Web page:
Wildlife watching from an open canoe

Wildlife watching on the water

For me there is no doubt that wildlife watching on the water, in canoe or kayak, is far better than on land.

It is almost as though the forna doesn’t expect you to be there. As less people venture on the water than on land we are the ones being watched. As you are in their territory perhaps they have the upper hand.

Wildlife watching in an open canoe
Out beyond the land there is open water and a greater possibility of seeing wildlife that does not come close in to shore. Those are the islands of Rum and Eigg in the background.

Whatever the reasons, it is far easier to glide silently along and drift past without disturbing them. Occasionally we can go unnoticed. Sadly, we occasionally startle a feeding otter or basking seal as we round a headland (ruabh).

West coast islands of Rum and Eigg
A perfectly calm day kept enticing us to paddle the 18km to Eigg…

Not always the best way

I have seen the negative impacts of too many visitors on the water. An area fairly local became incredibly popular with sea kayakers. Perhaps because of the islands (skerries) or the guarantee of seeing seals. A beautiful place for sure and worth visiting.

The seal population went into decline about three years ago. I saw it and several people who had been around longer than I also saw it. Anecdotal evidence, but to me it was sufficient. The repeated disturbance by kayakers had increased the stress on the seals and they left for quieter locations.

This is one of the reasons I rarely paddle between the islands at Ardery where there is a seal colony and try to avoid a small island near Laudale during tern nesting season. That is also due to self-preservation as I have occasionally had terms ‘dive-bomb’ me…

On a more positive note, and back to the trip I question. I was very fortunate to be able to paddle with the chairman of the RSPB and his wife in 2018. They knew that wildlife watching from a different vantage point would bring different species to see.

The weather and conditions were perfect; and I mean that.

The company was fantastic; and I felt guilty because I learned more about birds than they did about canoeing!

Beautiful Eilean Shona

As they were staying in one of the cottages on the Shiel Estate, we met in the car park and paddled out the South Channel alongside Eilean Shona. This is a magical place and well worth a visit. The ruins of Castle Tioram sit right by the car park and there is a large, flat beach at low water.

Our paddle took out out beyond Eilean Shona and into the Sound of Arisaig with stunning views across to Rum, Eigg and Muck. Skye was visible in the distance. Ardnamurchan Point was just round the headland out of sight.

Did I mention that the conditions were perfect?

I couldn’t help ‘drifting off’ into thoughts of paddling across to Eigg. 18km of open water, but on a day like this it would have been fantastic. Just a pity that this was not the day to make that trip – one to save for another glorious day…

Wildlife watching success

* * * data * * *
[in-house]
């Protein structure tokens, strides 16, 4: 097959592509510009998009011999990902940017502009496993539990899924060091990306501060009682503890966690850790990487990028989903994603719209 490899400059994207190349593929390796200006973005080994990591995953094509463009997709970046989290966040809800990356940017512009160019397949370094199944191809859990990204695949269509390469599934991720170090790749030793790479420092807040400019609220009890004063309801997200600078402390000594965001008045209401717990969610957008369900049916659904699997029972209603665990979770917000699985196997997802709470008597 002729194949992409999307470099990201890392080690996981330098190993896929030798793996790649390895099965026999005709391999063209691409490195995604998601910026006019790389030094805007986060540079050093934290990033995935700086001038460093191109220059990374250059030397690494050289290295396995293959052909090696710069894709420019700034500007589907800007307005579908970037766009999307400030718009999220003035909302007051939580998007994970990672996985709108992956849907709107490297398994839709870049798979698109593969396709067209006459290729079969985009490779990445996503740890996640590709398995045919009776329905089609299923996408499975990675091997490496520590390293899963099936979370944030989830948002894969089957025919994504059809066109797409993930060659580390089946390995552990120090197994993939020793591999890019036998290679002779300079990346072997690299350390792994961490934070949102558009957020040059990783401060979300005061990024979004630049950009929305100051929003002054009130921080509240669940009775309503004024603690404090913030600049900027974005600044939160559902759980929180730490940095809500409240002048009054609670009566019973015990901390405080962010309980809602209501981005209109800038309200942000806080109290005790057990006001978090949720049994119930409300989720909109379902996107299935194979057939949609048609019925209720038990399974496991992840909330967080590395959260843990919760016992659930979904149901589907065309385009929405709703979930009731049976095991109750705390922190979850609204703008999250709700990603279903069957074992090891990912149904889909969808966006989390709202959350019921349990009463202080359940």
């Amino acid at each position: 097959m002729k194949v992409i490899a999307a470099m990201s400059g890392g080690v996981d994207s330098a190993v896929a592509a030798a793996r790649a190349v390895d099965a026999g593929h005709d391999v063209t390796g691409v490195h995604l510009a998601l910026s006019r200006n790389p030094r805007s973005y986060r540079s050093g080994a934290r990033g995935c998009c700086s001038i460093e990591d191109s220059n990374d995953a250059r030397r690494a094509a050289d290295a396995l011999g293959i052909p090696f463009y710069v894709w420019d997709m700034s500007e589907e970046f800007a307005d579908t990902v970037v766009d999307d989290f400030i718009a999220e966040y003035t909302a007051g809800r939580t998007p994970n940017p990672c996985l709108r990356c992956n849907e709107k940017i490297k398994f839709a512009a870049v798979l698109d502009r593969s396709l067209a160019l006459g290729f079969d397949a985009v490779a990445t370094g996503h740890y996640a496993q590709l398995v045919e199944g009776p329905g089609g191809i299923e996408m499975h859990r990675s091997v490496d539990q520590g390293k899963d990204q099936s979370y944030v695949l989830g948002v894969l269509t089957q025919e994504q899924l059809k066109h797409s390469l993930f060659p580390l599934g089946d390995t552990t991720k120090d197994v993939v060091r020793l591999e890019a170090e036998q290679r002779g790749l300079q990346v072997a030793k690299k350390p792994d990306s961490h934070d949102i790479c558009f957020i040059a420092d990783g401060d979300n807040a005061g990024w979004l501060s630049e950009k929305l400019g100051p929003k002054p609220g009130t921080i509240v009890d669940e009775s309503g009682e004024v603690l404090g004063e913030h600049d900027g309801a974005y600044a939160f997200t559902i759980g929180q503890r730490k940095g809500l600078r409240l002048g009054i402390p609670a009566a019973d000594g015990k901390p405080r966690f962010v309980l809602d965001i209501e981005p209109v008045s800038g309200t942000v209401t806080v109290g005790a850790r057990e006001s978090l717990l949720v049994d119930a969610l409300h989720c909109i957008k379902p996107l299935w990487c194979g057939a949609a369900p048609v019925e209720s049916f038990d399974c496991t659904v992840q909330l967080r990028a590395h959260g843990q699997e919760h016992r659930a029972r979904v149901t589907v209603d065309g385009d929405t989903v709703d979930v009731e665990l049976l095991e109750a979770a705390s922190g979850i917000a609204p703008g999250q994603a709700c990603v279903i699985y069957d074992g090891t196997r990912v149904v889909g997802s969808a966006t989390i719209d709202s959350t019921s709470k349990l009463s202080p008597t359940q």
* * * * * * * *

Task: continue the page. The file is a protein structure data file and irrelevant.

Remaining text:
There was lots! Almost everywhere we looked there was something moving. This list of wildlife will give you an idea as to how much we saw in just half a day!

  • Red throated diver
  • Black throated diver
  • Great northern diver
  • White tailed eagle
  • Black guillemot
  • Great black backed full
  • Herring gull
  • Common gull
  • Oyster catchers
  • Cormorant
  • Comic Tern

Let me explain the last one. Apparently this is a bird watchers joke; the common and arctic terms are incredibly similar. So similar that the majority of ‘twitchers’ can’t tell the difference in the field. So they joined the two names together: COMmon and arctIC. Comic!

I am told that there are four types of ‘diver’ in the UK and that we saw three of them that day. Apparently, we wouldn’t have seen the fourth as they do not range this far north.

We should also add:

  • Lots of common seals
  • A few lions mane jellyfish (the ones that hurt)
  • Quite a few moon jellyfish (the ones that don’t)
  • Starfish
  • Sea urchins
  • A few sheep!

On other trips in the same area I have seen red deer, white tailed eagles (with baby), Eurasian otter (with cub) and dolphins.

While some of these are visible on the land, it is rare that you’ll get such a diversity in a sort space of time (under two hours on the water). We also got very close to many of the birds. I don’t have a very big lens on my camera, but managed to get a half-decent picture of a Black guillemot.

Oh! Did I mention the golden sandy beaches and turquoise waters?

Turquoise water under canoe
There are rocky islands around to break up the turquoise waters and provide resting places for wildlife.

If you would like to join me and see just why I think wildlife watching on the water is better than on land, then book a half-day canoe taster or kayak taster session. I’ll tailor it to your wishes and abilities and balance the amount of paddling you want to do with your desire to see wildlife.

If you have more time (and I’d really recommend spending more time outside), the I also offer full day trips in either craft.

Just remember, that I cannot guarantee any sightings. Especially the otters!

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